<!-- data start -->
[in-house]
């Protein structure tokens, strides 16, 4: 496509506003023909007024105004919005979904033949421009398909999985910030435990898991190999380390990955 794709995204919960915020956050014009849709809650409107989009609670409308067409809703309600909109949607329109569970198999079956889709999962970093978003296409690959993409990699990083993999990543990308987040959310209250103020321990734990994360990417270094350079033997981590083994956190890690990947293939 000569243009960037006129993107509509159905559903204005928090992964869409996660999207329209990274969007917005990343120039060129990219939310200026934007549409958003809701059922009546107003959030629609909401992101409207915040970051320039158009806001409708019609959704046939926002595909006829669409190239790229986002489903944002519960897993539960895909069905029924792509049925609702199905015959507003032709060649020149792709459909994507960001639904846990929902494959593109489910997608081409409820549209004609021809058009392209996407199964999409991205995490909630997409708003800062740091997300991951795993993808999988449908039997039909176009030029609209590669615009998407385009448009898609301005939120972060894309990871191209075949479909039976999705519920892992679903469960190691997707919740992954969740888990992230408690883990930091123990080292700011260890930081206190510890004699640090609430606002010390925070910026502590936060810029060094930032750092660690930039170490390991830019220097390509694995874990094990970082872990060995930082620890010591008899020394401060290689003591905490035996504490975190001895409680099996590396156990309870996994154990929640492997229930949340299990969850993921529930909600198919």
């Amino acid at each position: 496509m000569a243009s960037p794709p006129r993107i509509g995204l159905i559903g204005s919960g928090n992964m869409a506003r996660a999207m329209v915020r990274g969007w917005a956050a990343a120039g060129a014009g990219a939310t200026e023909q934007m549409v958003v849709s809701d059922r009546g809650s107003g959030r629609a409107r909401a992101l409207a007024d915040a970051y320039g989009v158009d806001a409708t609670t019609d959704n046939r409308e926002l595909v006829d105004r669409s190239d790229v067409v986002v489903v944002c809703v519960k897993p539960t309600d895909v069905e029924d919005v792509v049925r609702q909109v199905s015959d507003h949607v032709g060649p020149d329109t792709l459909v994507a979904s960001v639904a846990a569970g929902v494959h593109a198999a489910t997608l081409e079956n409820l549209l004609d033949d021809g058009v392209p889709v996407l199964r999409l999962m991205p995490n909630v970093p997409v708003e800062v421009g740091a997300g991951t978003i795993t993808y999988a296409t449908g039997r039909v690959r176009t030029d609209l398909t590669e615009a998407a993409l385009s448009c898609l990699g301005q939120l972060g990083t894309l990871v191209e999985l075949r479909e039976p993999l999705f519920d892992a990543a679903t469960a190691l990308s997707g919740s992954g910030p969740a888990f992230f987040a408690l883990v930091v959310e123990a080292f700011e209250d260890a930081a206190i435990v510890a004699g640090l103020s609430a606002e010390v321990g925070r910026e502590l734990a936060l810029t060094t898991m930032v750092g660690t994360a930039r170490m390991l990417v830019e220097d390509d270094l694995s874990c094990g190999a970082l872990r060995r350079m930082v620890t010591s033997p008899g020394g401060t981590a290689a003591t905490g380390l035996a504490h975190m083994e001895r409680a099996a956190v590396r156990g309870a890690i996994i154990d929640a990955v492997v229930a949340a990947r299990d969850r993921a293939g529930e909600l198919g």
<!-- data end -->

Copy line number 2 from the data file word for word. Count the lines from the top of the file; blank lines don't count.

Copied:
């Protein structure tokens, strides 16, 4: 496509506003023909007024105004919005979904033949421009398909999985910030435990898991190999380390990955 794709995204919960915020956050014009849709809650409107989009609670409308067409809703309600909109949607329109569970198999079956889709999962970093978003296409690959993409990699990083993999990543990308987040959310209250103020321990734990994360990417270094350079033997981590083994956190890690990947293939 000569243009960037006129993107509509159905559903204005928090992964869409996660999207329209990274969007917005990343120039060129990219939310200026934007549409958003809701059922009546107003959030629609909401992101409207915040970051320039158009806001409708019609959704046939926002595909006829669409190239790229986002489903944002519960897993539960895909069905029924792509049925609702199905015959507003032709060649020149792709459909994507960001639904846990929902494959593109489910997608081409409820549209004609021809058009392209996407199964999409991205995490909630997409708003800062740091997300991951795993993808999988449908039997039909176009030029609209590669615009998407385009448009898609301005939120972060894309990871191209075949479909039976999705519920892992679903469960190691997707919740992954969740888990992230408690883990930091123990080292700011260890930081206190510890004699640090609430606002010390925070910026502590936060810029060094930032750092660690930039170490390991830019220097390509694995874990094990970082872990060995930082620890010591008899020394401060290689003591905490035996504490975190001895409680099996590396156990309870996994154990929640492997229930949340299990969850993921529930909600198919």